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Page 1 of 10, showing 10 records out of 92 total, starting on record 1, ending on 10

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Title | Creator | Date Made Visible | None

George Washington Glick

This formal portrait shows George Washington Glick, 1827-1911, a lawyer and Civil War veteran from Atchison, Kansas. He is elected a member of the Kansas House of Representatives serving from 1864 to 1869. He goes on to serve as a Kansas State Senator from 1873 to 1879. Glick continues his career in politics by running for Kansas governor. Glick is elected as the ninth governor and the first Democrat in 1882. He serves from January 08, 1883 to January 12, 1885. The Glick administration was marked by a strong economy and credited for fairness and foresight in the process of governing.

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Joseph McCoy

At the end of the Civil War when millions of longhorns were left on the plains of Texas without a market, the Union Pacific was building west across Kansas. Joseph McCoy, an Illinois stockman, believed these cattle could be herded north for shipment by rail. He built yards at Abilene and sent agents to notify the Texas cattlemen. In 1867 the first drives were made up the Chisholm Trail and during the next five years more than a million head were received.

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Tennessee Town Kindergarten, Topeka, Kansas

This photograph shows June Chapman, standing, and Mary Jordan, seated, at tables with their students at Tennessee Town Kindergarten in Topeka, Kansas.

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Samuel Forster Tappan

A portrait of Samuel Forster Tappan, who was born in Massachusetts and came to Kansas when he was in his twenties. He listed his occupation as a journalist but was best known as secretary at the Leavenworth and Wyandotte Constitutional conventions. He was a free state supporter and settled in Lawrence. This image was taken a number of years after the territorial era.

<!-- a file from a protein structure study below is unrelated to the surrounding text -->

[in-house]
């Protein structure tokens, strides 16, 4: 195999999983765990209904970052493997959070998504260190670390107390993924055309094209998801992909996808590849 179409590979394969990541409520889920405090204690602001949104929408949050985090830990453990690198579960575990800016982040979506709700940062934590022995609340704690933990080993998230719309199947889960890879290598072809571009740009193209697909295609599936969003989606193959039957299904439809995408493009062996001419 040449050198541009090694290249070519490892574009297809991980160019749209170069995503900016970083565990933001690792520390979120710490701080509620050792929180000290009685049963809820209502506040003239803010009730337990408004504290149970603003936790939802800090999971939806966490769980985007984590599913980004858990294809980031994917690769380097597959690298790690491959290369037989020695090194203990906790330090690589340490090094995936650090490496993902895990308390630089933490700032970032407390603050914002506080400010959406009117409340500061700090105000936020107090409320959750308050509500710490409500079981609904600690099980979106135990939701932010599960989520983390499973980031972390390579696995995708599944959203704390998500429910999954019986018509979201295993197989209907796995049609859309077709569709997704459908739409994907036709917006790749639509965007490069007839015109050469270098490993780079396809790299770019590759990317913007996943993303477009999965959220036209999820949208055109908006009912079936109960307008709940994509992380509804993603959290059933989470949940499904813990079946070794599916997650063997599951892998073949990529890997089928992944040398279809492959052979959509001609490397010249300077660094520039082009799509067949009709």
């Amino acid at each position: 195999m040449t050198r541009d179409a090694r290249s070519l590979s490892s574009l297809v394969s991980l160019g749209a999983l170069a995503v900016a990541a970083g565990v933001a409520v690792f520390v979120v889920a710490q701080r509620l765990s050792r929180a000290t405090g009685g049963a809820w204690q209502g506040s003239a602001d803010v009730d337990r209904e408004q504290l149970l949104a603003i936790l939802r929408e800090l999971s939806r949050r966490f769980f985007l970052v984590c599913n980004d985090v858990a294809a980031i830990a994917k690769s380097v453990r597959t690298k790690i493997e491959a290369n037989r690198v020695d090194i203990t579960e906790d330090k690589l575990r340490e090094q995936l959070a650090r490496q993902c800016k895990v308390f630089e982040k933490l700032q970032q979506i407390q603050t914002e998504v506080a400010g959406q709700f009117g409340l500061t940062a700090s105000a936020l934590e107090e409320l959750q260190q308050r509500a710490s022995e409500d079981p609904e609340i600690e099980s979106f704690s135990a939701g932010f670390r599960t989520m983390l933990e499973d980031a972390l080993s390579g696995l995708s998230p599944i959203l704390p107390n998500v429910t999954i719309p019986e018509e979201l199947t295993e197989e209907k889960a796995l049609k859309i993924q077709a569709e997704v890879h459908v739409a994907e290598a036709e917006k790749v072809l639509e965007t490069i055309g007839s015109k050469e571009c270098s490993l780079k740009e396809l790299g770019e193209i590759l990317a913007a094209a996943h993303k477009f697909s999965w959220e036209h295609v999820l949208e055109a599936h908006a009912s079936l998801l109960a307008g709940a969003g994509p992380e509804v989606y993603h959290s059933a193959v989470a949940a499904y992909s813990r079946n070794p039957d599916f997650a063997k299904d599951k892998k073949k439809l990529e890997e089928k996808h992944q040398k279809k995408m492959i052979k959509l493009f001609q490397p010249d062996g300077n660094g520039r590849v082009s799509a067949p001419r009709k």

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John Ritchie

This sepia colored carte-de-visite shows John Ritchie, (1817-1887), an abolitionist from Franklin, Indiana who moved, in 1855, to Topeka, Kansas. Actively involved in the Free State movement, Ritchie operated a way station along the underground railroad to help runway slaves. In 1858 and 1859 he respectively served as a delegate to the Leavenworth and Wyandotte Constitutional Conventions. Ritchie was also instrumental in donating a 160 acres of land for the future site of Washburn University in Topeka, Kansas.

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Colby Band, Colby, Kansas

This is a formal portrait of the uniformed members of the Colby Band of Colby, Kansas, taken sometime in the late 1880s. The band instruments include one clarinet, two drums, and eight brass horns.

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Dodge City Cowboy Band, St. Louis, Missouri

A studio portrait of the Dodge City Cowboy Band at the First National Convention of Cattlemen in St. Louis, Missouri. Pictured are: Back row: unknown, unknown, L.A. Lauber, J.S. Welsh, Charles Otero, unknown, Roy Drake; Middle row: Prof. Eastman, Prof. Miller, George [illegible], unknown, unknown, unknown, Frank Warren; Seated: Chalk Beeson, George Horder, William Visquesney.

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Modern Woodmen of America Band, Topeka, Kansas

Members of the Modern Woodmen of America Band of Topeka, Kansas.

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Frederick Funston

A portrait of Frederick Funston, 1865-1917.

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Frederick Funston

A portrait of Frederick Funston, 1865-1917, as an 18 year old student at Lawrence Commercial College.

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